[1]: Historical Ramblings in Algebraic Geometry and Related Algebra, Shreeram S. Abhyankar, The American Mathematical Monthly, Vol. 83, No. 6 (Jun. – Jul., 1976), pp. 409-448. Also available here, because it won a Lester R. Ford Award (“articles of expository excellence”) and also a Chauvenet Prize (“the highest award for mathematical expository writing”).

Abhyankar, after distinguishing between the flavours of “high-school algebra” (polynomials, power series), “college algebra” (rings, fields, ideals) and “university algebra” (functors, homological algebra) goes on to present his fundamental thesis (“obviously a partisan claim”):

The method of high-school algebra is powerful, beautiful and accessible. So let us not be overwhelmed by the groups-ring-fields or the functorial arrows of the other two algebras and thereby lose sight of the power of the explicit algorithmic processes given to us by Newton, Tschirnhausen, Kronecker, and Sylvester.

Perhaps for this reason, Dr. Z calls Abhyankar (“one of my great heroes”) “the modern prophet of high-school-algebra”.

Anyway, enough rambling. Back to “Every good theorem must have a good counterexample”. Discuss.

[Edited to add: The statement in its original context was referring to a phenomenon where a pleasing conjecture is found to have counterexamples, until it is resolved by realising that we must, say, count multiplicities the “right” way—the right way turning out to be whatever makes the conjecture true. Thus Bezout’s theorem, etc., and the quote just means, as he paraphrases, “don’t be deterred if your formula is presently invalid in some cases; it only means that you have not yet completely deciphered god’s mind”. On the other hand, what I (mis?)remembered was that one must know “counterexamples” to a theorem in the sense that one must know why the conclusion is not true if the hypotheses are weakened: thus one doesn’t really understand a theorem till one knows at least one “counterexample” (and at least two proofs).]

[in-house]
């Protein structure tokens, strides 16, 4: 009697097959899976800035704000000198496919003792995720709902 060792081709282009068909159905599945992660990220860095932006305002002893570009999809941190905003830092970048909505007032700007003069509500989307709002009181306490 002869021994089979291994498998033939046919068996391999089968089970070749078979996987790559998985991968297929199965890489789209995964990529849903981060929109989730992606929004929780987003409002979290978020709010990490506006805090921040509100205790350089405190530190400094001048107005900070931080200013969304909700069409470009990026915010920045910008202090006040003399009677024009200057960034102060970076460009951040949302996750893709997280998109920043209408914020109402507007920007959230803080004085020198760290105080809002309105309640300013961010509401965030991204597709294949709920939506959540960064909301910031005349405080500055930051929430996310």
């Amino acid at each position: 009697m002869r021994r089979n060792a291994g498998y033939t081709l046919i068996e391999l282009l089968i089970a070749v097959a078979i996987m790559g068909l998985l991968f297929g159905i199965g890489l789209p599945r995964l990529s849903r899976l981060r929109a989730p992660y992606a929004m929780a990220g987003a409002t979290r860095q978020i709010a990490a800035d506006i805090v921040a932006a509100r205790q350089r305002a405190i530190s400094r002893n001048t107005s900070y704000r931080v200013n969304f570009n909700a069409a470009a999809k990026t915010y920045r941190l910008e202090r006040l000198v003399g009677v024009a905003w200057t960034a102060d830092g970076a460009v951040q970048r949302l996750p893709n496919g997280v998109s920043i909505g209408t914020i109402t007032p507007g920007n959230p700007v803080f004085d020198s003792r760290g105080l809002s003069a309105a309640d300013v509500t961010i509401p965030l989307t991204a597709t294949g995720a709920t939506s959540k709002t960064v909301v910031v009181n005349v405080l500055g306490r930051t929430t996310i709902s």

Written by S

Tue, 2009-03-10 at 06:34:18

Mathematics and notation: the Hindu-Arabic numeral system

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Quick: What is CCXXXVII × CCCXXIX?

From page 15 of The Life of Pi by Jonathan Borwein:

The Indo-Arabic system came to Europe around 1000 CE. Resistance ranged from accountants who didn’t want their livelihood upset to clerics who saw the system as ‘diabolical,’ since they incorrectly assumed its origin was Islamic. European commerce resisted until the 18th century, and even in scientific circles usage was limited into the 17th century.

The prior difficulty of doing arithmetic is indicated by college placement advice given a wealthy German merchant in the 16th century: “If you only want him to be able to cope with addition and subtraction, then any French or German university will do. But if you are intent on your son going on to multiplication and division — assuming that he has sufficient gifts — then you will have to send him to Italy.” (George Ifrah, p. 577)

[The rest of the pages of the slides are also great and worth reading!]

Just to give some context of the time: The Hindu-Arabic system was introduced into Europe by Leonardo of Pisa (Fibonacci) — an Italian — in his Liber Abaci, written in 1202. Gutenberg (in Germany) invented the printing press around 1450. In Italy, Tartaglia lived 1500-1557, Cardano 1501-1576, Sturm 1507-1589, Giodano Bruno (1548-1600), and Ludovico Ferrari (1522-1565). (And outside Italy, Robert Recorde (as we’re talking about notation) (1510-1558) in Wales, François Viète (1540-1603) in France, etc. See this image.) Of course Galileo Galilei (1564-1642) was Italian too, but came later, as did Newton, Fermat, the Bernoullis, and all the others.